As soon as they were admitted back into the Tower, Elian spoke, his voice throbbing with sarcasm. “You came back. How nice.”
“Just out for a stroll,” said Seth. “Interesting world out there and it pays to get to know it if we’re going to be stuck here for the rest of time, don’t you think?”
“You must think I’m stupid. Part of me is a thousand years old. I know why you went out there.”
Jehane looked at the nearest light sculpture apprehensively. Elian sounded furious in a way Kentigern never had
Calmly, Seth said, “Be honest. You think you know why we went out there, and you’re angry you don’t know for sure.”
“I’m pretty damn sure you wanted to avoid me!”
“Well, you haven’t been very friendly lately, have you?”
“Friendly! How friendly would you be when you’re trying to figure out how to save up to six billion people from a madman with alien technology that you should be able to understand, and meanwhile, half of the people you actually care about are trying to escape back to Earth? And my mother—” Elian’s voice broke off.
Then, a desperate note in his voice, he said, “Look, I’m sorry. I’ve been a little stressed. Please don’t do anything stupid just because I’m— Just don’t, okay?”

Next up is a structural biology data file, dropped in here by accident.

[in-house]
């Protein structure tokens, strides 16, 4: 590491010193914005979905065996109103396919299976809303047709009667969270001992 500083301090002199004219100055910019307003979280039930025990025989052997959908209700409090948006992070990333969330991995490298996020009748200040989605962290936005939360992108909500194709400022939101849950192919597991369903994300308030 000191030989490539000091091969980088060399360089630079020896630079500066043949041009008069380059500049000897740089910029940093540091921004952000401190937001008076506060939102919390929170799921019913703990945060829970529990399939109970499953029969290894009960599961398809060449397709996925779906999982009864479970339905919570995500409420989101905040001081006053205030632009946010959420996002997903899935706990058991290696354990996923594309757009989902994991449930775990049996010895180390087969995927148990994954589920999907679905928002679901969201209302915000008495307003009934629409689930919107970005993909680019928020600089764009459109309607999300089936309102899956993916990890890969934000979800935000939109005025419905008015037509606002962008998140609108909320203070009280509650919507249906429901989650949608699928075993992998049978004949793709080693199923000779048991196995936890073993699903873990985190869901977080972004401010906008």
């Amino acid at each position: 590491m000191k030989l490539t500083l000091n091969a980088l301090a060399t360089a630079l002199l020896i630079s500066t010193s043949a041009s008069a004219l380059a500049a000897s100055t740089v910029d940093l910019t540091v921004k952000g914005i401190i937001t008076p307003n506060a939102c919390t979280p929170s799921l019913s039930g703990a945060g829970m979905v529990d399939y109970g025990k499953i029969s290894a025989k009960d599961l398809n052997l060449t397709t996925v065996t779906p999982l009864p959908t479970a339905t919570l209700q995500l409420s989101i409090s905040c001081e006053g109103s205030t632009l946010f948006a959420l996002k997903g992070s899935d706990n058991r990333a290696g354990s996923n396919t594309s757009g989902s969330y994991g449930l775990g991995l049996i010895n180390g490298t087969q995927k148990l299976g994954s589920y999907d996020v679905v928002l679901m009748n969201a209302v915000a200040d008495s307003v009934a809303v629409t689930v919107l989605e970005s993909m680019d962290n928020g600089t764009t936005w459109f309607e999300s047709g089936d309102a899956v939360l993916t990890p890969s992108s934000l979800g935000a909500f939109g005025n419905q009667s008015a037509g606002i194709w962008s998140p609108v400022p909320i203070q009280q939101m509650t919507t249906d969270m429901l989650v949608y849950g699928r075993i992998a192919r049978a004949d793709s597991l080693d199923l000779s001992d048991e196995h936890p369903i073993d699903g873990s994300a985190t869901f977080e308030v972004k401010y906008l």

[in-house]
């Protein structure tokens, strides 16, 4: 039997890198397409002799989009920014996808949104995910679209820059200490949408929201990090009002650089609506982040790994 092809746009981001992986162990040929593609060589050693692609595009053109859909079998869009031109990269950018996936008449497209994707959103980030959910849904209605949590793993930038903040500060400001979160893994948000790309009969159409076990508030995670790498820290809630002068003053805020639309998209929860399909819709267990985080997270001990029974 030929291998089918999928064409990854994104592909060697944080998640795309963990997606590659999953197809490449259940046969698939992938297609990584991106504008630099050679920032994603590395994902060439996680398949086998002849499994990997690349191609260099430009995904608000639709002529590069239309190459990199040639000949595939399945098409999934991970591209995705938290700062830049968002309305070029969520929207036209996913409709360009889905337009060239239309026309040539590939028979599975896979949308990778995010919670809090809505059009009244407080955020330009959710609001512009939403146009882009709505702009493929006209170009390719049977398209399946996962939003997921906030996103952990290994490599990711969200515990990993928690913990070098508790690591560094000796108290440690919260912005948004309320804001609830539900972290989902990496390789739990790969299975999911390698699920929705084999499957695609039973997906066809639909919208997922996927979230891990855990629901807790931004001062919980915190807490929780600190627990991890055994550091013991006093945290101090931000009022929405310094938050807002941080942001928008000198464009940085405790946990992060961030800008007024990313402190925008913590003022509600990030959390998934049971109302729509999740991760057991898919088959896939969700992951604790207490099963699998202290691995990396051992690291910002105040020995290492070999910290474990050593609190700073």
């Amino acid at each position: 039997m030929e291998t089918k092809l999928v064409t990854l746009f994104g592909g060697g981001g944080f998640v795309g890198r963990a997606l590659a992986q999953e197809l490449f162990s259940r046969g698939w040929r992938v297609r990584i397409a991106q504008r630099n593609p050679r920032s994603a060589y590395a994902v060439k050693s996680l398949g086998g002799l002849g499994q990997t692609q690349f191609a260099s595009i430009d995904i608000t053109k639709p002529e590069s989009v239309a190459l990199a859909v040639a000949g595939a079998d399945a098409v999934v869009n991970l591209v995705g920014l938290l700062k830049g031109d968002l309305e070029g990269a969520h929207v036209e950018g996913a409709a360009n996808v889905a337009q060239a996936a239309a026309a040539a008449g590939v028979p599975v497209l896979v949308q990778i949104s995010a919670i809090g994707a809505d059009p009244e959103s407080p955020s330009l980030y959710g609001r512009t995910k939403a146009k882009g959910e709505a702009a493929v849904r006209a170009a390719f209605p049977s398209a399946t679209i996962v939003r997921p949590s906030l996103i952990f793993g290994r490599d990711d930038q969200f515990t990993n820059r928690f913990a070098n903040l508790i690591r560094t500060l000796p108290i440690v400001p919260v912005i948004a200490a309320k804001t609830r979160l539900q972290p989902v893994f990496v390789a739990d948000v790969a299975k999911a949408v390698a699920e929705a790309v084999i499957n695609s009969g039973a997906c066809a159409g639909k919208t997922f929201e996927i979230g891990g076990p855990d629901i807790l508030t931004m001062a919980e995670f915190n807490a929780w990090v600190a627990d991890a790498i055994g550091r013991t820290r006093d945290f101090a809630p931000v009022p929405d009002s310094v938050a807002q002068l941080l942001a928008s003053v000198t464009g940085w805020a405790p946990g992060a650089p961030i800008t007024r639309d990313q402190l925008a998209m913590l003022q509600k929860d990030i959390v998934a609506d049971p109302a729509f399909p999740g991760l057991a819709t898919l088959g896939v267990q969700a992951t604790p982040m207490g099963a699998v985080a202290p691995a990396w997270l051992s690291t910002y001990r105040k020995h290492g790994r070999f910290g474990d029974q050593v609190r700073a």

Ajax, Jehane and Seth exchanged looks. Seth shrugged and Ajax set his jaw.
“We all want the same thing,” said Jehane carefully. Seth rolled his eyes and Jehane scowled. “And actually, we were talking about helping you. Well, me helping you. Maybe if I shared my abilities with you again, that would be useful?”
After a long silent moment, Elian said, “Sure.” He sounded far too cheerful, all of the sudden. “I’ve been working on a better interface, too. It’s in the core.”
Jehane hesitated. If she managed to convince Elian to open a portal, how long would it last? Long enough for her to get to the Portalry and go through?
Ajax said, “You want me to come along?”
Chewing on her lip, Jehane said, “Yes. At least for the first time.”
Ajax narrowed his eyes, but shrugged. “Lead on.”
A chair had been constructed in the core, made of the same materials as the walls. The arms of the chair ended in deep, shimmering palm rests, and delicate bars curved out from the headrest like fingers.